The question isn’t necessarily whether Megalodon is real or fake, but whether the ancient shark still exists.
Mermaid fans were in an uproar when Animal Planet aired “Mermaids: The Body Found” and “Mermaids: The New Evidence,” since the mockumentary, or fake documentary, was presented as real. Similar reactions surfaced on social media after the channel kicked off its infamous shark week with another hoax program that was presented as something based on fact.
“Though certain events and characters in this film have been dramatized, sightings of [the giant creature] continue to this day. Megalodon was a real shark. Legends of giant sharks persist all over the world. There is still debate about what they might be,” a message read at the end of the episode, according to Fox News.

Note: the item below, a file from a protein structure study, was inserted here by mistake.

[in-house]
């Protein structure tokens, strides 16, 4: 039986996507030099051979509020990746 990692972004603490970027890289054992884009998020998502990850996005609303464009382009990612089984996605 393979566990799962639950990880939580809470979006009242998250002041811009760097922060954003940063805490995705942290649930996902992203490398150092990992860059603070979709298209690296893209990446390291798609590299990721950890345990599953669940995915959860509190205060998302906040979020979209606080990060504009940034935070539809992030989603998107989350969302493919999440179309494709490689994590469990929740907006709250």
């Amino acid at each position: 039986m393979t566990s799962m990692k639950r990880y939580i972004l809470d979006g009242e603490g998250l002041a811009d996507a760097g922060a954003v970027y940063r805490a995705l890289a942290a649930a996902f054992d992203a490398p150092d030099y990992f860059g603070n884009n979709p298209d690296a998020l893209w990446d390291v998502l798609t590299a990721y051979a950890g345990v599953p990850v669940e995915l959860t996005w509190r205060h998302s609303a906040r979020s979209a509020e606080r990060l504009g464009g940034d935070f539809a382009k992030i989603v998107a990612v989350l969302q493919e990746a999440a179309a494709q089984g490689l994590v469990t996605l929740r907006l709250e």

It wasn’t made clear that the enormous shark no longer existed until the program finished, which left thousands of fans irate. Many felt like they had been duped once again, The Atlantic Wire wrote.
Despite the backlash, Shark Week executive producer Michael Sorensen stood by his decision to include the mockumentary. He told Fox News: “With a whole week of Shark Week programming ahead of us, we wanted to explore the possibilities of Megalodon.
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“It’s one of the most debated shark discussions of all time, can Megalodon exist today? It’s Ultimate Shark Week fantasy. The stories have been out there for years, and with 95 percent of the ocean unexplored, who really knows?”
Megalodon, which is believed to be the largest shark that ever lived, became extinct nearly 2 million years ago, according to the Florida Museum of Natural History, and roamed the ocean for approximately 15 million years before it vanished. The giant fish was about 60 feet long and could weigh up to 77 tons.
For those who missed it, Discovery Channel is set to air “Megalodon: The Monster That Lives” on Sunday at 10 a.m. EDT.